Tuesday was devoted to finding the beach at Sandy Point. One of our many guidebooks directed us to follow the highway (distinguished by having a speed limit of 55 miles per hour!!) to its end, continue on the dirt road, and turn off at any point to find the beach. This time we ignored the “No Trespassing” signs, deciding that they couldn’t apply to the beach. After bouncing along for several miles along the rutted sand road, we finally chose to turn off and look for the beach. We found one path, but needed to find an alternate route because the main path was under water. We followed another, bramble-choked path and found ourselves on a narrow sliver of sand sloping into rough surf. This did not meet with our satisfaction, so we drove further along the road, choosing to try again after the road made a big right (north) turn. After a short walk past the sea grape trees, we found what we were looking for: a wide expanse of immaculate white sand, stretching for what appeared to be miles, clear azure waters with a sandy bottom, and not a soul in sight. No wonder leatherback turtles chose this beach to nest on! Given a choice, I would too! We lingered for about two hours, leaving only after the beach became too crowded (there were three people within our range of sight), satisfied that we had found St. Croix’s ultimate beach.
After absorbing our share of sun, salt and surf, we headed to Fredericksted for lunch. Though looking for someplace local to eat, we gave in to our craving for American junk food and went to Wendy’s instead. There, we ran into the professor and his son, and compared notes on the best sights to se.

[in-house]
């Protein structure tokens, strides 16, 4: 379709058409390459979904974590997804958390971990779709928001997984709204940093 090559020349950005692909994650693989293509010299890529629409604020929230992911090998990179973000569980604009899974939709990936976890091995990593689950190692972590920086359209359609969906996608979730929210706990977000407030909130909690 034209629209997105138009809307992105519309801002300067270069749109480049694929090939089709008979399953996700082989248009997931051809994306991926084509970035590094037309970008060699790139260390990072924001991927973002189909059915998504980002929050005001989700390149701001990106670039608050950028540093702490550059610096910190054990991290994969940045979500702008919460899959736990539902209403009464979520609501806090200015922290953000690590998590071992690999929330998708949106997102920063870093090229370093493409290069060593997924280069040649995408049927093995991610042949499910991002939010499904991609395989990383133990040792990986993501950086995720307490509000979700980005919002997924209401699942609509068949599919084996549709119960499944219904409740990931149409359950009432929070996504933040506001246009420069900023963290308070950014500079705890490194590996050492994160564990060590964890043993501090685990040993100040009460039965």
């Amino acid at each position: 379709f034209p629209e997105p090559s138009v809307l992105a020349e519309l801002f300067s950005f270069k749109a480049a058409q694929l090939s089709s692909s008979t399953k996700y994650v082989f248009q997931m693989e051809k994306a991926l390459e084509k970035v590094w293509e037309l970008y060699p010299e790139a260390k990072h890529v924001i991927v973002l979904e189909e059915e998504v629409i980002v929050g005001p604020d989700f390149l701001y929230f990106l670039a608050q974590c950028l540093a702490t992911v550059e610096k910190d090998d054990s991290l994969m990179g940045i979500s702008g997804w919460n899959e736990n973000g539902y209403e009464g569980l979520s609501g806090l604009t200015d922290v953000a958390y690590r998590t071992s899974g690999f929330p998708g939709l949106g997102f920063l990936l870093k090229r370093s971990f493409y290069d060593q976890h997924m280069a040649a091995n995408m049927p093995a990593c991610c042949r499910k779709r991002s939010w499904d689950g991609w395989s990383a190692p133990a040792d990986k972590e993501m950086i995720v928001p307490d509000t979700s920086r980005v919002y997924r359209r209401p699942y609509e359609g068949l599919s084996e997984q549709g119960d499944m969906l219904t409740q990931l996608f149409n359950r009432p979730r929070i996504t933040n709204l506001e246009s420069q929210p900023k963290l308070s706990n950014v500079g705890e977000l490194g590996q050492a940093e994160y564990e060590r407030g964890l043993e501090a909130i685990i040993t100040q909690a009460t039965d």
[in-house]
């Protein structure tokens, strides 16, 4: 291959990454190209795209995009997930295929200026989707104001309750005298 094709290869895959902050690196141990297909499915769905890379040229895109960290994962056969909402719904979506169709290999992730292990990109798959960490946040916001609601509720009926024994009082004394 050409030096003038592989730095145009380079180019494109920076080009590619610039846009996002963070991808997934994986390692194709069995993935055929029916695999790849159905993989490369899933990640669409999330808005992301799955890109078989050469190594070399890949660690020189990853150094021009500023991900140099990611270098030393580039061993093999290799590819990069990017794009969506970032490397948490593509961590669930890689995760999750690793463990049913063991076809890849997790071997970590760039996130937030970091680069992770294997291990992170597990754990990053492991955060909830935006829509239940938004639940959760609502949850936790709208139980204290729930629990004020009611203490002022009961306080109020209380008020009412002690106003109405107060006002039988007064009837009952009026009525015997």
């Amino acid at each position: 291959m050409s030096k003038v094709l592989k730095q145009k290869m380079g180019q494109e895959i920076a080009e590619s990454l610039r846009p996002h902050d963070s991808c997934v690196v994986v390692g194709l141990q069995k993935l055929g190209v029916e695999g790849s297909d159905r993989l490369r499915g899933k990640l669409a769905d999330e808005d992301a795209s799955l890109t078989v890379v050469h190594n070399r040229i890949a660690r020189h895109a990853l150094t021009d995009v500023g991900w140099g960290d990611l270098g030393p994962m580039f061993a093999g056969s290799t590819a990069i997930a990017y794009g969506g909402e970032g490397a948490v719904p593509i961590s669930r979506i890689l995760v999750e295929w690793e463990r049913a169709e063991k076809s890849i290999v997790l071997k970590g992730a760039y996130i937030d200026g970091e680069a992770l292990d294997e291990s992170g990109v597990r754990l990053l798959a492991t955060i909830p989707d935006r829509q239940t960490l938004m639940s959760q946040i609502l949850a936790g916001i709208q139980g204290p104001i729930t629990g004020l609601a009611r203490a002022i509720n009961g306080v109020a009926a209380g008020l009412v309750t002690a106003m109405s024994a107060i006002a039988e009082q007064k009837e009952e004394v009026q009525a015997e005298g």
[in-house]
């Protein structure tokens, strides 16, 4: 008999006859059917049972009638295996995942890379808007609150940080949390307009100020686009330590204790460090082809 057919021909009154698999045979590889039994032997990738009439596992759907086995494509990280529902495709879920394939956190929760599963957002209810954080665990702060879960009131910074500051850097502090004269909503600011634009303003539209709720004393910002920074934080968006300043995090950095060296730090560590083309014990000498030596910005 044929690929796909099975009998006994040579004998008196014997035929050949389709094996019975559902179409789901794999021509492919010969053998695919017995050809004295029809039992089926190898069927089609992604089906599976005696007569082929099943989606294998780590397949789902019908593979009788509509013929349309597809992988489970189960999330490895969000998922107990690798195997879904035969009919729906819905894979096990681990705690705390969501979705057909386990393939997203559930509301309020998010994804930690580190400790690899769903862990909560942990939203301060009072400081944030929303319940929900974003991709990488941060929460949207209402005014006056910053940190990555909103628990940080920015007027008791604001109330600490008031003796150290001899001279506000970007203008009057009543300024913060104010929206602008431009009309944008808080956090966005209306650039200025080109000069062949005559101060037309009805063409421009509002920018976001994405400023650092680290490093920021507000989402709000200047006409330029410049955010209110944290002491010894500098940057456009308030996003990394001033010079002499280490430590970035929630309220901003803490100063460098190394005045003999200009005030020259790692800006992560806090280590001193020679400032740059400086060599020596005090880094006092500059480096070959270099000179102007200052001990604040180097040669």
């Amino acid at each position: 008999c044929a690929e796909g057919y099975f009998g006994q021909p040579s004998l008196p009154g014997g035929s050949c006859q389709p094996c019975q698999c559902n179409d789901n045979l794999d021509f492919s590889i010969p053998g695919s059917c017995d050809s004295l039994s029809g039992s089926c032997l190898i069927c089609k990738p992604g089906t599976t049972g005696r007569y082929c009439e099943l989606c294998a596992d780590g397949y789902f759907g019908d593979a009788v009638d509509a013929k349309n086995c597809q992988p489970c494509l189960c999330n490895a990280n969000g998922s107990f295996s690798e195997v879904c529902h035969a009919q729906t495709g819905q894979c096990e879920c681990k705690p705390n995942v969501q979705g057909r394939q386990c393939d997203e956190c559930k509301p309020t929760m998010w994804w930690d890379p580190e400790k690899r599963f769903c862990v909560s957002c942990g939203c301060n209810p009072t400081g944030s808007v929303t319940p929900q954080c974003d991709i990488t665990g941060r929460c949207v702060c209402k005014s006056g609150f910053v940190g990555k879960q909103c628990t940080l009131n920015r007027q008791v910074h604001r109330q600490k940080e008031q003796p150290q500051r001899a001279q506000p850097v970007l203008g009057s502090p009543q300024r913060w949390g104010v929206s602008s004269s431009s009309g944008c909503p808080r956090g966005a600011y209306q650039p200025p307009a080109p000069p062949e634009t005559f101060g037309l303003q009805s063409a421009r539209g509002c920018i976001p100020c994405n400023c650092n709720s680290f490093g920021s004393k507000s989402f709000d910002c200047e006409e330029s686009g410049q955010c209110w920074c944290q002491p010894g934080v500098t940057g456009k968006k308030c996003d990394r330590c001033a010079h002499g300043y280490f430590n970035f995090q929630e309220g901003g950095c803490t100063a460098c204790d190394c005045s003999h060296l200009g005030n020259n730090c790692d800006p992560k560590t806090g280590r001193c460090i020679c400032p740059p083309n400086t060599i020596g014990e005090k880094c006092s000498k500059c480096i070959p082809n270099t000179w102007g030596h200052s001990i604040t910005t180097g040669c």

Our next destination was Whim Plantation, the main house of which is said to resemble a French chateau, though only consisting of three rooms whose walls are crafted of stone, coral and molasses. Alas, we encountered one of the few drawbacks of off-season travel: Whim was closed for repairs.
Undaunted, we headed next for the Mahogany Road, which, bordered with mahogany and cypress trees, led us through some of lushest flora on this island. Some of the sights included ruined plantations, dating back several centuries to the days when sugar was king. Indeed, the island is crowded with the hollow hulks of sugar mills standing in mute testimony to the days when they were powered by wind, mules or slaves.
From the Mahogany Road, we made our way to Creque Dam Road, a private road suited only to four wheel drive vehicles, but one which was well worth the effort. There is actually a dam for which the road is named, but no water – at least not when we were there – for the dam to hold back. The deep gorges were covered with luxuriant growths of plants and vines, and ancient cypress trees, with their limbs intertwined and leafless, lining the narrow rocky road. The crests of hills offered views of the jungle, with occasional glimpses of the sea to be seen beyond the trees. Except for the road and the rudimentary dam, there is little here to remind us that St. Croix is an inhabited island. Nevertheless, because Hugo had stripped many of the trees of leaves, the rain forest was not nearly as lush as we might have expected.
Tuesday night featured an island-style buffet at Chenay Bay, a chance to eat local cuisine with the accompaniment of a steel band. That evening really captured the island feeling: the soft trilling of the steel band, the gentle breeze ruffling the palm fronds, the rhythmic hiss of the sea, the caressing warmth of the evening air. But while the atmosphere was all comfort and ease, the food was hot and spicy, requiring us to slug ice cold rum punches and Red Stripes in rapid succession. The menu featured jerk chicken, so hot it puts Cajun cooking to shame; maufi, a fish based soup; roast suckling pig; buttered conch, a Cruzan specialty inspired by Danish butter; and other dishes featuring yams, fish, fruit and the other bounty of the island.